Updated: Jul 31
In this essay, J discusses the deal with women in the workplace and in what ways sexism is manifested whether we could see it clearly or not.
Times have changed, indeed. Women can vote. Women can own properties. Women can participate in society by having various jobs and they can also be moms at the same time. Some countries even have women as heads of state. With that, can we say women are empowered?
Let’s break it down word per word. Empowerment is all about reclaiming one’s strength and is usually related to giving back the power to minority groups. Fallacy is the use of faulty reasoning which makes an argument appear better than actual. When we say that women are already empowered and then proceed to ignoring their calls to action—on equal gender pay, on justice for victims of gender-based violence and discrimination—because we think they are already empowered, that’s where we start to lose the point.
Empowerment is a Process
I won’t discount that the efforts of our feminist foremothers made our lives as women better than it was during their time. But society continues to evolve and with that, new problems are born and brought to our attention. When women weren’t allowed to go to work, benefits for women in the workplace weren’t an issue.
With our increased participation in society, feminists in past generations fought for specialized benefits like maternity leaves and the Magna Carta for Women. However, with the evolving gender spectrum, we haven’t reached a level that includes transgender men and women in those rights and privileges.
Therefore, empowerment is a process of learning new things about the society and continuously fighting for equality, inclusivity, and social justice for those within the intersections. As a ciswoman, I may enjoy some rights that weren’t available to ciswomen of previous generations. But that doesn’t mean there isn’t any remaining work left to level the playing field for transgender women, women of color, indigenous women, and women with diverse abilities.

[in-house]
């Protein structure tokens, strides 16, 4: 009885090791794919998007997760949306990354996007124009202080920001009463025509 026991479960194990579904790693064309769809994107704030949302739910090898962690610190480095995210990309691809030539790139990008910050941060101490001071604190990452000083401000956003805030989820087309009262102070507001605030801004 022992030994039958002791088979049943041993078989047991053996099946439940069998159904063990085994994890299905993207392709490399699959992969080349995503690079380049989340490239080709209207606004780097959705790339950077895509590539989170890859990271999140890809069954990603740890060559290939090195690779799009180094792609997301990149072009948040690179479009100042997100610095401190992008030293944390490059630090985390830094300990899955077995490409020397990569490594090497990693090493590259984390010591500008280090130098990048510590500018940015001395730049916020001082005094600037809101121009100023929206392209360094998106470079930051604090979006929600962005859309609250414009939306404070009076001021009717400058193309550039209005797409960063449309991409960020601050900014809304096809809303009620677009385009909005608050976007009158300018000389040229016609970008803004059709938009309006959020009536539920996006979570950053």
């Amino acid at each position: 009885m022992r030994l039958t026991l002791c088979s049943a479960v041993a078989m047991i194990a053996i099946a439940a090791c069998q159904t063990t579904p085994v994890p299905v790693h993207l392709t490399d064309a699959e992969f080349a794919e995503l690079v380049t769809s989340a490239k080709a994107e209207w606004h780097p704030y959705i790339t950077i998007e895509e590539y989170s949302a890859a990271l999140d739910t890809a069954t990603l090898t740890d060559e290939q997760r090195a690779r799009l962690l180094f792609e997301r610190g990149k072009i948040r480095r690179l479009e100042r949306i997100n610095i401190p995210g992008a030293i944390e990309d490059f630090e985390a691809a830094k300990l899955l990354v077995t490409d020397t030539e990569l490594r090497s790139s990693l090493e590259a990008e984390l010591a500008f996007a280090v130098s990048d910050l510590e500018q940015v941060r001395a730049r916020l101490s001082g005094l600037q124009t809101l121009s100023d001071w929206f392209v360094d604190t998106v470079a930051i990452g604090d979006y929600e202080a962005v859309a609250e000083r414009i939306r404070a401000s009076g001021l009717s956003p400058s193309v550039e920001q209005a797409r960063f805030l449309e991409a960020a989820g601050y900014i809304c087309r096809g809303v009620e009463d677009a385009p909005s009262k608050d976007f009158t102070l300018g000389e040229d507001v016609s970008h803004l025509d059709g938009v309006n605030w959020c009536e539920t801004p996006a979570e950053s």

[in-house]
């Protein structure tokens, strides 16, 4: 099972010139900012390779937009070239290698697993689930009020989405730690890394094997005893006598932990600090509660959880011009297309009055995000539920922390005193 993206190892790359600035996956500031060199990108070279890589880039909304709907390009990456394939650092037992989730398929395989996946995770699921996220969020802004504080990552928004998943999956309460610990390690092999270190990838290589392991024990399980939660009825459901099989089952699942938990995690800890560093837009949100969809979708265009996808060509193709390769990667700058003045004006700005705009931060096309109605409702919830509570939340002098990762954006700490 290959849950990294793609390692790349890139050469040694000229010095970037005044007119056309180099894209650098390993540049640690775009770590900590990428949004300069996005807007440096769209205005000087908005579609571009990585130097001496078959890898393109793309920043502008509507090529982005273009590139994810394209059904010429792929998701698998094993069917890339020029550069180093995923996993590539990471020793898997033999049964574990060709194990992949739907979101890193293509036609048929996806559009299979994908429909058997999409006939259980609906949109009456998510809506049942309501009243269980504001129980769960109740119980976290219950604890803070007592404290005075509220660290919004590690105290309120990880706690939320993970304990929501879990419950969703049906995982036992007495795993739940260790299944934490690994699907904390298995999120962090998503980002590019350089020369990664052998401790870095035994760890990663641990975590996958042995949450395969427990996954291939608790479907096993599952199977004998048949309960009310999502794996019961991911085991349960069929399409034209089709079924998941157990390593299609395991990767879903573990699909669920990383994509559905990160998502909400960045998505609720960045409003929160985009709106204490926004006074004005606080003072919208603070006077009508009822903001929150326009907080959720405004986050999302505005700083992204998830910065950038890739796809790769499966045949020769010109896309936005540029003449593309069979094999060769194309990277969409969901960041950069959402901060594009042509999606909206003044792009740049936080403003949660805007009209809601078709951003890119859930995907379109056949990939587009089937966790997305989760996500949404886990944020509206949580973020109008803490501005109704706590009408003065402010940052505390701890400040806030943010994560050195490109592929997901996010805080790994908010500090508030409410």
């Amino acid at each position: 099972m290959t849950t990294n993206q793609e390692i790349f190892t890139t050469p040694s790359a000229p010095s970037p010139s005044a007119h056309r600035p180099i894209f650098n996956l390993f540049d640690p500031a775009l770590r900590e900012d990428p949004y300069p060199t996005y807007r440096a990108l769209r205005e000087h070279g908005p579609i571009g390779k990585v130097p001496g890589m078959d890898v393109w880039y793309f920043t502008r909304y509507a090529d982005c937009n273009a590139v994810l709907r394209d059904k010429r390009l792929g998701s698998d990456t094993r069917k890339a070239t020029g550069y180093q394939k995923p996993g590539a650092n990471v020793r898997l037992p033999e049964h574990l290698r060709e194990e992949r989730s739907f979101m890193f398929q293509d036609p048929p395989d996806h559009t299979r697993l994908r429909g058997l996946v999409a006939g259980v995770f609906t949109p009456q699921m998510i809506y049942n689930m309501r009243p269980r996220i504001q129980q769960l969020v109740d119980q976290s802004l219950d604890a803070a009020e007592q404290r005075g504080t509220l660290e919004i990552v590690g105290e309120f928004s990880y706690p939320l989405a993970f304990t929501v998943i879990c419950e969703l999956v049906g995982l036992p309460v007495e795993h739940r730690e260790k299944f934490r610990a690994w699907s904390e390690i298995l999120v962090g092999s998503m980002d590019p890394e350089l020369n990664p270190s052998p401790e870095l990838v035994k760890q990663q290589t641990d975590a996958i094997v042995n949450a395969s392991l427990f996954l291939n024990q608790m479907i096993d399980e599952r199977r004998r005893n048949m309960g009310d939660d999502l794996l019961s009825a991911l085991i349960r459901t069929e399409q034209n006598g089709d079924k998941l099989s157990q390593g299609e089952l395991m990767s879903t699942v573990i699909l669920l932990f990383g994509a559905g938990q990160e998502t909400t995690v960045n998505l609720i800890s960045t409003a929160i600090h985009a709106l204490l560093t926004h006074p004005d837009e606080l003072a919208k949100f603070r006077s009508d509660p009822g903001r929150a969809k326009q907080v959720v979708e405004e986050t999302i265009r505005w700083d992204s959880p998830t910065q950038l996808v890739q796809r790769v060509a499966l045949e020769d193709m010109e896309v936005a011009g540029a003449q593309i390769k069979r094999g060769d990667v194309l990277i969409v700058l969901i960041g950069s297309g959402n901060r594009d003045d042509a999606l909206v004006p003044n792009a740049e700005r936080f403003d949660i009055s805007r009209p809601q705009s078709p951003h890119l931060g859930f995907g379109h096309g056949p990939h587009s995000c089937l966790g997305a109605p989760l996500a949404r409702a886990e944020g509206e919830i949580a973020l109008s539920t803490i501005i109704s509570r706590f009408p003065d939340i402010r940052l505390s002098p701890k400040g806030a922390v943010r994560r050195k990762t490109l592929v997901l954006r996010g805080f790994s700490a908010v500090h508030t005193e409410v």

Women at Work
Ang hirap maging babae. (It’s difficult being a woman.) This rings true for me and for many women in our respective workplaces.
From the point of interview, the bias against women is already prominent. A friend once told me that during her interview, she was asked if she had a boyfriend. Even when the interviewer (a man who has been in that industry for decades and has a high rank as well) was just joking or trying to break the ice, I don’t think it’s appropriate at all. Whether an applicant is in a relationship or not does not determine competency, skill, and talent. Same goes for women who may or may not have plans to be mothers in the future.
Once hired, there are many ways in which sexism could manifest. It could be as direct as sexual harassment in broad daylight. Note that the definition of sexual harassment includes sexual favors or advances that may cause an intimidating or hostile environment for the victim. Inappropriate speech or touching is a form of sexual harassment.
But some guys really don’t get it. I’ve had a colleague who continuously squeezes my arm even after I told him I wasn’t comfortable with it. I’ve heard locker room talk in the cafeteria. Who knows what more they talk about when they’re out of the workplace? In their social media groups. In their exclusive inuman (drinking parties). Oh wait, I do. Some guys in the workplace have treated me as one of the boys and they thought I won’t mind if they talked about another woman. In a sexual way. To my face. After I called them out in many ways, they stopped talking to me about these things.